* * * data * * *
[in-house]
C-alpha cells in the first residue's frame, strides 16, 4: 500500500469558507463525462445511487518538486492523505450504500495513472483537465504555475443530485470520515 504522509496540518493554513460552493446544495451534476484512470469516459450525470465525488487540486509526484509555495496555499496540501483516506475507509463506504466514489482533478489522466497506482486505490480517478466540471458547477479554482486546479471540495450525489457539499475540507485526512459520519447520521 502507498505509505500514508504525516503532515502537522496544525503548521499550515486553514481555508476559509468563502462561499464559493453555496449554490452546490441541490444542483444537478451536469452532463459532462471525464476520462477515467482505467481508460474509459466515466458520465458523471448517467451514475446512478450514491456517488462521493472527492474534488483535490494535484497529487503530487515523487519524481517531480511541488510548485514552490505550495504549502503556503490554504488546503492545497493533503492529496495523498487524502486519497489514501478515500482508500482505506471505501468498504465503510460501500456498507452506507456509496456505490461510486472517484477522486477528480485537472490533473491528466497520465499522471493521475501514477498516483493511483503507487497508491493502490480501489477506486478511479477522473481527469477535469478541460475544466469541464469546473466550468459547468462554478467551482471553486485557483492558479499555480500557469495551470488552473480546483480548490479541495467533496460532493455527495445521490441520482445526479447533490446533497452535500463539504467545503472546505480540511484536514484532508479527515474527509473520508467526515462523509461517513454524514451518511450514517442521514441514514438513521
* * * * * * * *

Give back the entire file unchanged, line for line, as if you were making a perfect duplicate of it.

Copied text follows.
[in-house]
C-alpha cells in the first residue's frame, strides 16, 4: 500500500469558507463525462445511487518538486492523505450504500495513472483537465504555475443530485470520515 504522509496540518493554513460552493446544495451534476484512470469516459450525470465525488487540486509526484509555495496555499496540501483516506475507509463506504466514489482533478489522466497506482486505490480517478466540471458547477479554482486546479471540495450525489457539499475540507485526512459520519447520521 502507498505509505500514508504525516503532515502537522496544525503548521499550515486553514481555508476559509468563502462561499464559493453555496449554490452546490441541490444542483444537478451536469452532463459532462471525464476520462477515467482505467481508460474509459466515466458520465458523471448517467451514475446512478450514491456517488462521493472527492474534488483535490494535484497529487503530487515523487519524481517531480511541488510548485514552490505550495504549502503556503490554504488546503492545497493533503492529496495523498487524502486519497489514501478515500482508500482505506471505501468498504465503510460501500456498507452506507456509496456505490461510486472517484477522486477528480485537472490533473491528466497520465499522471493521475501514477498516483493511483503507487497508491493502490480501489477506486478511479477522473481527469477535469478541460475544466469541464469546473466550468459547468462554478467551482471553486485557483492558479499555480500557469495551470488552473480546483480548490479541495467533496460532493455527495445521490441520482445526479447533490446533497452535500463539504467545503472546505480540511484536514484532508479527515474527509473520508467526515462523509461517513454524514451518511450514517442521514441514514438513521